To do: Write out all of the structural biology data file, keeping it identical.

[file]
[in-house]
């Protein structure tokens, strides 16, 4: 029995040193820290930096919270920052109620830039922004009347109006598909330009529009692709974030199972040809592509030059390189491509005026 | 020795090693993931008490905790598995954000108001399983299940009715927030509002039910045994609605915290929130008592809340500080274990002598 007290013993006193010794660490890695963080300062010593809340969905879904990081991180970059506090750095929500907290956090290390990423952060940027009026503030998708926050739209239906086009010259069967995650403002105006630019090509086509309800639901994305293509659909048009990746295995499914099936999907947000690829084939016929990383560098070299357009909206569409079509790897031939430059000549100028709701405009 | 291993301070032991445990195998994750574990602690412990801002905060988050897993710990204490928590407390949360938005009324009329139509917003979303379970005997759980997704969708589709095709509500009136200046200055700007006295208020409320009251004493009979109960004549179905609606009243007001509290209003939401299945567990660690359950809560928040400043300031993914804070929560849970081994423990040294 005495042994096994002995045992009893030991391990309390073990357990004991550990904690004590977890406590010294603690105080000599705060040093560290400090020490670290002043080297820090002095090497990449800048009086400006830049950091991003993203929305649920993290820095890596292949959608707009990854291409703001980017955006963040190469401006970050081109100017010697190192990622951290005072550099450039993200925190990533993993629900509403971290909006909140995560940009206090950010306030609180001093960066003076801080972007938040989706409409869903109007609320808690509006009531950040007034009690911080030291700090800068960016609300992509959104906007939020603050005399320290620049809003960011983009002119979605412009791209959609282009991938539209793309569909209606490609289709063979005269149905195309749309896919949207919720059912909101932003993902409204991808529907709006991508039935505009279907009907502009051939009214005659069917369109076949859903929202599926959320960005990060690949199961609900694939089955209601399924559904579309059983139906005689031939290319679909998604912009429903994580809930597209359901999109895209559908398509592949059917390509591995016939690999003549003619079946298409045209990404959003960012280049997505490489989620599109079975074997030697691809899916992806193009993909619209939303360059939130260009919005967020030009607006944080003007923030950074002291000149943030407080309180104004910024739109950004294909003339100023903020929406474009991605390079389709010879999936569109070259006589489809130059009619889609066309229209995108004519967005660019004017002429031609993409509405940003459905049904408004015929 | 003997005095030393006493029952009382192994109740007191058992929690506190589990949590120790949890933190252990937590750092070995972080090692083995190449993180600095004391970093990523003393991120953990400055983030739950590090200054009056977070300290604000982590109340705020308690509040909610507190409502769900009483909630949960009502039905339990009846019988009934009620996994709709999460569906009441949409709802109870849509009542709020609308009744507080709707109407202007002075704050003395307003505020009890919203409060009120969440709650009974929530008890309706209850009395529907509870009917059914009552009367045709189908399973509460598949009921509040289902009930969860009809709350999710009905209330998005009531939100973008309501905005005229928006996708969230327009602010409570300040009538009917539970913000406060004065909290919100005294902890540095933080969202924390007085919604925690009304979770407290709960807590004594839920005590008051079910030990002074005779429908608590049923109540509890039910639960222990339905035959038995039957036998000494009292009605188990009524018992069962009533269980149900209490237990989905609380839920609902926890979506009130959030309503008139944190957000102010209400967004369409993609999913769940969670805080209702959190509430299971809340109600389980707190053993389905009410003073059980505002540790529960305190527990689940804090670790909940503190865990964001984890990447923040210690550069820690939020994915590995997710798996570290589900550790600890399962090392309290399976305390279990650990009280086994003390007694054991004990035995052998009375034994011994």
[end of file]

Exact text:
[in-house]
């Protein structure tokens, strides 16, 4: 029995040193820290930096919270920052109620830039922004009347109006598909330009529009692709974030199972040809592509030059390189491509005026 | 020795090693993931008490905790598995954000108001399983299940009715927030509002039910045994609605915290929130008592809340500080274990002598 007290013993006193010794660490890695963080300062010593809340969905879904990081991180970059506090750095929500907290956090290390990423952060940027009026503030998708926050739209239906086009010259069967995650403002105006630019090509086509309800639901994305293509659909048009990746295995499914099936999907947000690829084939016929990383560098070299357009909206569409079509790897031939430059000549100028709701405009 | 291993301070032991445990195998994750574990602690412990801002905060988050897993710990204490928590407390949360938005009324009329139509917003979303379970005997759980997704969708589709095709509500009136200046200055700007006295208020409320009251004493009979109960004549179905609606009243007001509290209003939401299945567990660690359950809560928040400043300031993914804070929560849970081994423990040294 005495042994096994002995045992009893030991391990309390073990357990004991550990904690004590977890406590010294603690105080000599705060040093560290400090020490670290002043080297820090002095090497990449800048009086400006830049950091991003993203929305649920993290820095890596292949959608707009990854291409703001980017955006963040190469401006970050081109100017010697190192990622951290005072550099450039993200925190990533993993629900509403971290909006909140995560940009206090950010306030609180001093960066003076801080972007938040989706409409869903109007609320808690509006009531950040007034009690911080030291700090800068960016609300992509959104906007939020603050005399320290620049809003960011983009002119979605412009791209959609282009991938539209793309569909209606490609289709063979005269149905195309749309896919949207919720059912909101932003993902409204991808529907709006991508039935505009279907009907502009051939009214005659069917369109076949859903929202599926959320960005990060690949199961609900694939089955209601399924559904579309059983139906005689031939290319679909998604912009429903994580809930597209359901999109895209559908398509592949059917390509591995016939690999003549003619079946298409045209990404959003960012280049997505490489989620599109079975074997030697691809899916992806193009993909619209939303360059939130260009919005967020030009607006944080003007923030950074002291000149943030407080309180104004910024739109950004294909003339100023903020929406474009991605390079389709010879999936569109070259006589489809130059009619889609066309229209995108004519967005660019004017002429031609993409509405940003459905049904408004015929 | 003997005095030393006493029952009382192994109740007191058992929690506190589990949590120790949890933190252990937590750092070995972080090692083995190449993180600095004391970093990523003393991120953990400055983030739950590090200054009056977070300290604000982590109340705020308690509040909610507190409502769900009483909630949960009502039905339990009846019988009934009620996994709709999460569906009441949409709802109870849509009542709020609308009744507080709707109407202007002075704050003395307003505020009890919203409060009120969440709650009974929530008890309706209850009395529907509870009917059914009552009367045709189908399973509460598949009921509040289902009930969860009809709350999710009905209330998005009531939100973008309501905005005229928006996708969230327009602010409570300040009538009917539970913000406060004065909290919100005294902890540095933080969202924390007085919604925690009304979770407290709960807590004594839920005590008051079910030990002074005779429908608590049923109540509890039910639960222990339905035959038995039957036998000494009292009605188990009524018992069962009533269980149900209490237990989905609380839920609902926890979506009130959030309503008139944190957000102010209400967004369409993609999913769940969670805080209702959190509430299971809340109600389980707190053993389905009410003073059980505002540790529960305190527990689940804090670790909940503190865990964001984890990447923040210690550069820690939020994915590995997710798996570290589900550790600890399962090392309290399976305390279990650990009280086994003390007694054991004990035995052998009375034994011994």